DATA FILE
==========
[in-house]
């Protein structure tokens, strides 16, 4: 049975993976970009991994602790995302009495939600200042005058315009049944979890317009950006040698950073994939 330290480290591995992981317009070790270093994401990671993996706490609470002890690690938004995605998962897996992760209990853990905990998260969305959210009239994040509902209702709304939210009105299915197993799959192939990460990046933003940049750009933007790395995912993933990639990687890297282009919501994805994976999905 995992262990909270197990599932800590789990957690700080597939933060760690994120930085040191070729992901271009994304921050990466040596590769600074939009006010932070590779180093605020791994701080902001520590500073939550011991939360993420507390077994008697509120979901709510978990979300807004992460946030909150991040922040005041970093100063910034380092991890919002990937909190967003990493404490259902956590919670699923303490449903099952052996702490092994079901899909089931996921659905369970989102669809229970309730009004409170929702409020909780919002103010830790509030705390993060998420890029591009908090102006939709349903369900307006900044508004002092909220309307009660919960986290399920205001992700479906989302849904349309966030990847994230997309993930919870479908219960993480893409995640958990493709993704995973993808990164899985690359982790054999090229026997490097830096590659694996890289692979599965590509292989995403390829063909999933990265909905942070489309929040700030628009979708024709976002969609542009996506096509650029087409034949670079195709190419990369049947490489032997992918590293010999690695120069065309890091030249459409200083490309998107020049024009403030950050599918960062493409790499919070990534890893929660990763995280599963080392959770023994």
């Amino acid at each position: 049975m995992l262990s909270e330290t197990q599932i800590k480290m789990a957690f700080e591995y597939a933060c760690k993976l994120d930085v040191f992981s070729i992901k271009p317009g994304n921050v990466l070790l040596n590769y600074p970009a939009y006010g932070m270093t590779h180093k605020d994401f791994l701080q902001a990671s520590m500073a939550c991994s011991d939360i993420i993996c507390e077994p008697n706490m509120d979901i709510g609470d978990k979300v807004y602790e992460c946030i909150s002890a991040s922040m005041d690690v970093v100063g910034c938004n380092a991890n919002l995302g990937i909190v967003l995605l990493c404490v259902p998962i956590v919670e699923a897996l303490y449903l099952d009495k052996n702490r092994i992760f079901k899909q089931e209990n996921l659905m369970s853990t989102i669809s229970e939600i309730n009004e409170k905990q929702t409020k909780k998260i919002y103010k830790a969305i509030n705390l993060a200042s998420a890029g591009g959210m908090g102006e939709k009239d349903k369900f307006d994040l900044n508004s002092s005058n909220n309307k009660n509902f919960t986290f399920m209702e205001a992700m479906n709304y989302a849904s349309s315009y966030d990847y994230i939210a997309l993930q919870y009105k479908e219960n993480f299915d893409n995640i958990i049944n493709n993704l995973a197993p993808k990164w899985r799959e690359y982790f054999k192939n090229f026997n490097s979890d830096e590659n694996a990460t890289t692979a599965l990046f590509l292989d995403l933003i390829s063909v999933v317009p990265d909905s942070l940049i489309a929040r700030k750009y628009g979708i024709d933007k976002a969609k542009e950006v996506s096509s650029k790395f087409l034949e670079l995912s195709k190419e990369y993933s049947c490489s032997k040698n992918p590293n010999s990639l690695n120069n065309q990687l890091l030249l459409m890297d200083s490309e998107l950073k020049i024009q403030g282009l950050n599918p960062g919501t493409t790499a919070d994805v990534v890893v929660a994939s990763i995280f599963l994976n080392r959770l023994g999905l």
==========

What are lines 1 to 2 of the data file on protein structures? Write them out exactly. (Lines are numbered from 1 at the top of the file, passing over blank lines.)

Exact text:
[in-house]
């Protein structure tokens, strides 16, 4: 049975993976970009991994602790995302009495939600200042005058315009049944979890317009950006040698950073994939 330290480290591995992981317009070790270093994401990671993996706490609470002890690690938004995605998962897996992760209990853990905990998260969305959210009239994040509902209702709304939210009105299915197993799959192939990460990046933003940049750009933007790395995912993933990639990687890297282009919501994805994976999905 995992262990909270197990599932800590789990957690700080597939933060760690994120930085040191070729992901271009994304921050990466040596590769600074939009006010932070590779180093605020791994701080902001520590500073939550011991939360993420507390077994008697509120979901709510978990979300807004992460946030909150991040922040005041970093100063910034380092991890919002990937909190967003990493404490259902956590919670699923303490449903099952052996702490092994079901899909089931996921659905369970989102669809229970309730009004409170929702409020909780919002103010830790509030705390993060998420890029591009908090102006939709349903369900307006900044508004002092909220309307009660919960986290399920205001992700479906989302849904349309966030990847994230997309993930919870479908219960993480893409995640958990493709993704995973993808990164899985690359982790054999090229026997490097830096590659694996890289692979599965590509292989995403390829063909999933990265909905942070489309929040700030628009979708024709976002969609542009996506096509650029087409034949670079195709190419990369049947490489032997992918590293010999690695120069065309890091030249459409200083490309998107020049024009403030950050599918960062493409790499919070990534890893929660990763995280599963080392959770023994």